Why does the brain have wrinkles and convolutions?

Why does the brain have wrinkles and convolutions?

Why does the brain have wrinkles and convolutions?

Virtually everyone knows what the brain looks like, but only a few think about how much this important organ is covered with numerous folds, which makes it look like a huge walnut.

Gyrations and folds are formed on the surface of the brain in the process of embryonic development. They are formed by gray matter or the cortex of the brain. “Wrinkles,” scientists believe, was the answer to the limited space inside the skull. The number of neurons and connections between them in the course of evolution increased and more effort was required to pack all the nerve cells.

The optimal way of packing, perhaps, was a folded structure – so could the connections between neurons located on the surface of areas far from each other were formed.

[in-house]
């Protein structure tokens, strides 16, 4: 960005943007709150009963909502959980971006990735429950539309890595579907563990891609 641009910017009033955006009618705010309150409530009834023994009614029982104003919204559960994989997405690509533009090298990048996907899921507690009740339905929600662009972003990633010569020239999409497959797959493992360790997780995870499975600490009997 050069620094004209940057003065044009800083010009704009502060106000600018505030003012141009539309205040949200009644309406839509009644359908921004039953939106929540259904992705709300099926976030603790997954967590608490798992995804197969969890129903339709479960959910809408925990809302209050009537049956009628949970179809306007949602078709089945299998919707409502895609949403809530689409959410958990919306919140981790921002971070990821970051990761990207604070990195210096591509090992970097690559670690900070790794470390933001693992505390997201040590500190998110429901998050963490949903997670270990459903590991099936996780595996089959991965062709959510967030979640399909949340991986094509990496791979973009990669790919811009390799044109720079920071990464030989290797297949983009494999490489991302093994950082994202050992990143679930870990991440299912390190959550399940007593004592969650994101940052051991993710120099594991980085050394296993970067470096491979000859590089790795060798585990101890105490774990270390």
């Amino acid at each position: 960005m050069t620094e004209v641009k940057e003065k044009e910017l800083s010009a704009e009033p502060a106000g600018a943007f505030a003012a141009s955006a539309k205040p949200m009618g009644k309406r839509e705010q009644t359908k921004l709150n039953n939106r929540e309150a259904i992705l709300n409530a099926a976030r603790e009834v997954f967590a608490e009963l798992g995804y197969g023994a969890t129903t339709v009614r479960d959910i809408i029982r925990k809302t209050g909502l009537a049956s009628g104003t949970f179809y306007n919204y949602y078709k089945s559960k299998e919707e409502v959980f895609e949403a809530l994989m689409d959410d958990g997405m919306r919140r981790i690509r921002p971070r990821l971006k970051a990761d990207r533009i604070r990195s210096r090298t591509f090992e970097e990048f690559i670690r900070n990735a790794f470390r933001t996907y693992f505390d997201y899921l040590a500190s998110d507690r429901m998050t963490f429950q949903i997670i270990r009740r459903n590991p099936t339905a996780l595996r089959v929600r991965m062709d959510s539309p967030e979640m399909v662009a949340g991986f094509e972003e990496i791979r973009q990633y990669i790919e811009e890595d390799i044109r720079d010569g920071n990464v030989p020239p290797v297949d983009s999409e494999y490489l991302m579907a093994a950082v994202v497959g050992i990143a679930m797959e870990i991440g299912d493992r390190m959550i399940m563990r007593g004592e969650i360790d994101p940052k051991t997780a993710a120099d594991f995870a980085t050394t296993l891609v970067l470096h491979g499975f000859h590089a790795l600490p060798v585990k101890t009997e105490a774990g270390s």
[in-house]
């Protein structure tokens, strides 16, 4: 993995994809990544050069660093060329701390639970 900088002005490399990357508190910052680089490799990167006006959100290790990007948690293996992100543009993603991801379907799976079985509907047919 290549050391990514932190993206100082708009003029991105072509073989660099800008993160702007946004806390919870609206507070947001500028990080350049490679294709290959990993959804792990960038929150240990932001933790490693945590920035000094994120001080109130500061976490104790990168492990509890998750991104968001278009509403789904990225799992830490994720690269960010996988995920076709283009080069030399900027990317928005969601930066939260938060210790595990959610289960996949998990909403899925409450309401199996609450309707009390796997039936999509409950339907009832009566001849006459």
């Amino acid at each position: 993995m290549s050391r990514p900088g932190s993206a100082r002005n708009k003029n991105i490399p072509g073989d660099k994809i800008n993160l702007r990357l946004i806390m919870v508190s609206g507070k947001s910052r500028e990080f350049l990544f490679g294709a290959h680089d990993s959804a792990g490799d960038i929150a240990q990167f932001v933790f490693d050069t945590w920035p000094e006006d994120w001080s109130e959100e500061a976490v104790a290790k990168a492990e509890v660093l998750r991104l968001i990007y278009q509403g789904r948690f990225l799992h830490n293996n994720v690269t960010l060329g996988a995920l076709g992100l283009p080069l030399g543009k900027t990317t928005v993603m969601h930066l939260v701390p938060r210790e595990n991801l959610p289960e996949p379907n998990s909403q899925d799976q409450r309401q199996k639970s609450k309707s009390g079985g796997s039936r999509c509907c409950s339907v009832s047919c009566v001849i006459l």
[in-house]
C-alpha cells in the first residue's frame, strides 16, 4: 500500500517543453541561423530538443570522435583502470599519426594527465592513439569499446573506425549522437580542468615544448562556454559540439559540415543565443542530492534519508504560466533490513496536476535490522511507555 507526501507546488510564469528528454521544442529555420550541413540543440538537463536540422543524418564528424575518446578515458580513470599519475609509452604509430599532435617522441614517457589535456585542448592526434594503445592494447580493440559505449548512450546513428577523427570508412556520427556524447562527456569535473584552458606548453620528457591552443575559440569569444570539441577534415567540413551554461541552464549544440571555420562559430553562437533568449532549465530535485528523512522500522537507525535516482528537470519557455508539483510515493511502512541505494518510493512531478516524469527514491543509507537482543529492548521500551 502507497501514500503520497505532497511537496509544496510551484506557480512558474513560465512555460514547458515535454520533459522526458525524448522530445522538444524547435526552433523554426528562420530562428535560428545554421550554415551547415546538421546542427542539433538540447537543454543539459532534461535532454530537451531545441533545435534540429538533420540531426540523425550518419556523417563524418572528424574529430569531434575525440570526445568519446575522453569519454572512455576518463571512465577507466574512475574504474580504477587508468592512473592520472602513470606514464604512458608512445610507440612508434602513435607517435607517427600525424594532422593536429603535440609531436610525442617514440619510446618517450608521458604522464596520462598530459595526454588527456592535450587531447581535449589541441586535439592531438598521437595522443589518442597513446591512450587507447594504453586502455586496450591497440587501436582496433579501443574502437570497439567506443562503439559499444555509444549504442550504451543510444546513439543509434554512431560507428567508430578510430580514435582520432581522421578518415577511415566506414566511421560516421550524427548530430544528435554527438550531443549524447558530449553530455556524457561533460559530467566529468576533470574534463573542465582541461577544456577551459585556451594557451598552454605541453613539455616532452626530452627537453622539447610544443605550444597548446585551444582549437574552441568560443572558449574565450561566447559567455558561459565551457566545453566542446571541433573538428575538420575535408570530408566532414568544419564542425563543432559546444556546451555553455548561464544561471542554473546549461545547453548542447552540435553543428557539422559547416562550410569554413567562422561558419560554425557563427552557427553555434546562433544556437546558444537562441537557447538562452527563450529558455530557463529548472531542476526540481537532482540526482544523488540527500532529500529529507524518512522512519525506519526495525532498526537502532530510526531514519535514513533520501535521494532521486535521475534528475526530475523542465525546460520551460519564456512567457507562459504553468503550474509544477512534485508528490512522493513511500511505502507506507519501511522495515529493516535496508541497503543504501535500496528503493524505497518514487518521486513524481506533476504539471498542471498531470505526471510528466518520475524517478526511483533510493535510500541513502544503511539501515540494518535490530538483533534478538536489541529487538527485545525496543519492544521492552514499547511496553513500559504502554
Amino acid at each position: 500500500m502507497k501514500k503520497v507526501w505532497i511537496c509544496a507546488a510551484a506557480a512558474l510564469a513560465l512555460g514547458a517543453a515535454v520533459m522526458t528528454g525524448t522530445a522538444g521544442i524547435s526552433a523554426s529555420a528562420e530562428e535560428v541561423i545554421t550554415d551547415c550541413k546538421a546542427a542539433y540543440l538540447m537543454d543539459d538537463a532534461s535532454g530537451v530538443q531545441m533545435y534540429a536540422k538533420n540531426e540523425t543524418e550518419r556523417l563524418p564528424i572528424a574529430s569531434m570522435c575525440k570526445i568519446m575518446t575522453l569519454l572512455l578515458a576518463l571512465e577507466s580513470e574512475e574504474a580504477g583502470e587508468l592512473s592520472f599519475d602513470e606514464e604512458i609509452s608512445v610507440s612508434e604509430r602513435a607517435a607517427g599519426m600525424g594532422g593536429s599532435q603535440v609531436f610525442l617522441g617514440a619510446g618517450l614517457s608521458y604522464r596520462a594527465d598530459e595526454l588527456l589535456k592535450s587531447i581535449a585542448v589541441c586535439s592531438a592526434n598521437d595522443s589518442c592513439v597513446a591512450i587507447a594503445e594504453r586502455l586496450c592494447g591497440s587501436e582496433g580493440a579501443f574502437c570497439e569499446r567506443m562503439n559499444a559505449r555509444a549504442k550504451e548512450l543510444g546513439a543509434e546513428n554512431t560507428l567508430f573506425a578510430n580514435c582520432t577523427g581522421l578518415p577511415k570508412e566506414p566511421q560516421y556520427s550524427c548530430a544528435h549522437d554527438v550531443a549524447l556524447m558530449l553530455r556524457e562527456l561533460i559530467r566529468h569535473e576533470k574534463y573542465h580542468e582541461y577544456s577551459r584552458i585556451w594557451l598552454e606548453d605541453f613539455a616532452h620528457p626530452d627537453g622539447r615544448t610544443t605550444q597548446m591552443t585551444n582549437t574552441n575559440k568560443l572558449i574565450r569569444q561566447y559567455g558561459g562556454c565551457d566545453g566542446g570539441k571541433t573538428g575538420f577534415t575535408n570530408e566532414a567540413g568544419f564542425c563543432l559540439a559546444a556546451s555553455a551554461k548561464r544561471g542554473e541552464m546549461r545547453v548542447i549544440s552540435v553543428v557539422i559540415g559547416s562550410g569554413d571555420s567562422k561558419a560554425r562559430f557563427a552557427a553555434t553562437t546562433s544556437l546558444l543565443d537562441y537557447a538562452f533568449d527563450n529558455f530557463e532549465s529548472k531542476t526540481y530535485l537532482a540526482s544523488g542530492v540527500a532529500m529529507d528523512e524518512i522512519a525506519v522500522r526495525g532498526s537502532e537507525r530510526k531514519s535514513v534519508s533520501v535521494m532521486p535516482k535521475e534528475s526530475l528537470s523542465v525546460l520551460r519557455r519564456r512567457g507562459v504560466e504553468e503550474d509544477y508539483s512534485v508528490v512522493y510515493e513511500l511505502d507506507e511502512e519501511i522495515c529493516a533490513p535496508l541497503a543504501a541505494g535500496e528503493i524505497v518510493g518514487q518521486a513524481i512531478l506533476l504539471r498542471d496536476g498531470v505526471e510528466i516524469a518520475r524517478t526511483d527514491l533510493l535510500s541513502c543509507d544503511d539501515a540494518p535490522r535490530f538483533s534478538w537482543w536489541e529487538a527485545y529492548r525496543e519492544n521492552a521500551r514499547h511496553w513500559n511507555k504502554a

The brain of mice and rats is not as folded as the human – most likely this is due to the fact that the volume of the cortex (cerebral cortex) is rather weak and the formation of gyri is simply not necessary.

It is also important that the gyruses are not formed at all in a random way – the cavities and bends are similar for representatives of one species – this constancy indicates that this “folding” of the brain is important for its functioning.

However, it is impossible to judge intellect and other cognitive abilities solely by the volume of the brain and the number of folds on it – they depend on other factors, including environmental factors and genetic factors.

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